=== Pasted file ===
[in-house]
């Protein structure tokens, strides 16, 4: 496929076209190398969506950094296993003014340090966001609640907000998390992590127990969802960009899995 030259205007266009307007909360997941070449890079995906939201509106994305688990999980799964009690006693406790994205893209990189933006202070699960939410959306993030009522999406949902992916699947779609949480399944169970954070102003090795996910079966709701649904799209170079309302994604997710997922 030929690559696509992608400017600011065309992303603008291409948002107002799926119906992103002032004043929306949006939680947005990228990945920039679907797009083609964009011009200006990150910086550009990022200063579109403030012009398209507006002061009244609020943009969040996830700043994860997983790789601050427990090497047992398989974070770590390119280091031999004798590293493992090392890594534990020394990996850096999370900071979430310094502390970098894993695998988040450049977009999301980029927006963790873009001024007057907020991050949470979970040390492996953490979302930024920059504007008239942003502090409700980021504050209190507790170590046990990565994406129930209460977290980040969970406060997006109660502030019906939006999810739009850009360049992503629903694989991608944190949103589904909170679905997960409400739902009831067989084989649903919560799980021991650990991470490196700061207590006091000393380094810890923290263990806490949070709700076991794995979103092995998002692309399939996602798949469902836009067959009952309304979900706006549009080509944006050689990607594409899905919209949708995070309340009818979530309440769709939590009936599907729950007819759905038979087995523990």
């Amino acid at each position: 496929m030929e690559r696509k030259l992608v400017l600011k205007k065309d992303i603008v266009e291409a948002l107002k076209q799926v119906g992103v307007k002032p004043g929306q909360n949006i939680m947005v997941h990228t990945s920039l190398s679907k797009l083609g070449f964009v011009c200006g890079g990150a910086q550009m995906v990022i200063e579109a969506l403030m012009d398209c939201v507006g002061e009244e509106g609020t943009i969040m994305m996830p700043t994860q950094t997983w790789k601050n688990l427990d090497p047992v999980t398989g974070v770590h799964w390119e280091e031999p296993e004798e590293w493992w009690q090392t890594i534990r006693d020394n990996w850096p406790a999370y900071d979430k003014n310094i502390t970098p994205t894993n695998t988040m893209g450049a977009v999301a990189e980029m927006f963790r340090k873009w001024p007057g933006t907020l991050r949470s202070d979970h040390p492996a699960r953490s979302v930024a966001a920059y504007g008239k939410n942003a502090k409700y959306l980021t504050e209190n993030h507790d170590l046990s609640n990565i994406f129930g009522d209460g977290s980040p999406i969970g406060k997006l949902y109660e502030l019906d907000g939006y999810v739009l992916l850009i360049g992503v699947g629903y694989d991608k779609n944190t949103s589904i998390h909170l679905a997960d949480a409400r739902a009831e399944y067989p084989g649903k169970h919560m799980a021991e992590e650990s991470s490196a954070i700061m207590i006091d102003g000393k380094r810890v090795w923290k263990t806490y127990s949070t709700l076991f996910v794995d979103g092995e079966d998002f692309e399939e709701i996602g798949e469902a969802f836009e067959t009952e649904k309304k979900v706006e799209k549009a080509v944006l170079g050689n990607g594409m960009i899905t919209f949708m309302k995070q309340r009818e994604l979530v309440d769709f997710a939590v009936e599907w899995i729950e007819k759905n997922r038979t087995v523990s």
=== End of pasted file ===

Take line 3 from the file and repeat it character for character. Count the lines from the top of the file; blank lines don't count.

């Amino acid at each position: 496929m030929e690559r696509k030259l992608v400017l600011k205007k065309d992303i603008v266009e291409a948002l107002k076209q799926v119906g992103v307007k002032p004043g929306q909360n949006i939680m947005v997941h990228t990945s920039l190398s679907k797009l083609g070449f964009v011009c200006g890079g990150a910086q550009m995906v990022i200063e579109a969506l403030m012009d398209c939201v507006g002061e009244e509106g609020t943009i969040m994305m996830p700043t994860q950094t997983w790789k601050n688990l427990d090497p047992v999980t398989g974070v770590h799964w390119e280091e031999p296993e004798e590293w493992w009690q090392t890594i534990r006693d020394n990996w850096p406790a999370y900071d979430k003014n310094i502390t970098p994205t894993n695998t988040m893209g450049a977009v999301a990189e980029m927006f963790r340090k873009w001024p007057g933006t907020l991050r949470s202070d979970h040390p492996a699960r953490s979302v930024a966001a920059y504007g008239k939410n942003a502090k409700y959306l980021t504050e209190n993030h507790d170590l046990s609640n990565i994406f129930g009522d209460g977290s980040p999406i969970g406060k997006l949902y109660e502030l019906d907000g939006y999810v739009l992916l850009i360049g992503v699947g629903y694989d991608k779609n944190t949103s589904i998390h909170l679905a997960d949480a409400r739902a009831e399944y067989p084989g649903k169970h919560m799980a021991e992590e650990s991470s490196a954070i700061m207590i006091d102003g000393k380094r810890v090795w923290k263990t806490y127990s949070t709700l076991f996910v794995d979103g092995e079966d998002f692309e399939e709701i996602g798949e469902a969802f836009e067959t009952e649904k309304k979900v706006e799209k549009a080509v944006l170079g050689n990607g594409m960009i899905t919209f949708m309302k995070q309340r009818e994604l979530v309440d769709f997710a939590v009936e599907w899995i729950e007819k759905n997922r038979t087995v523990s």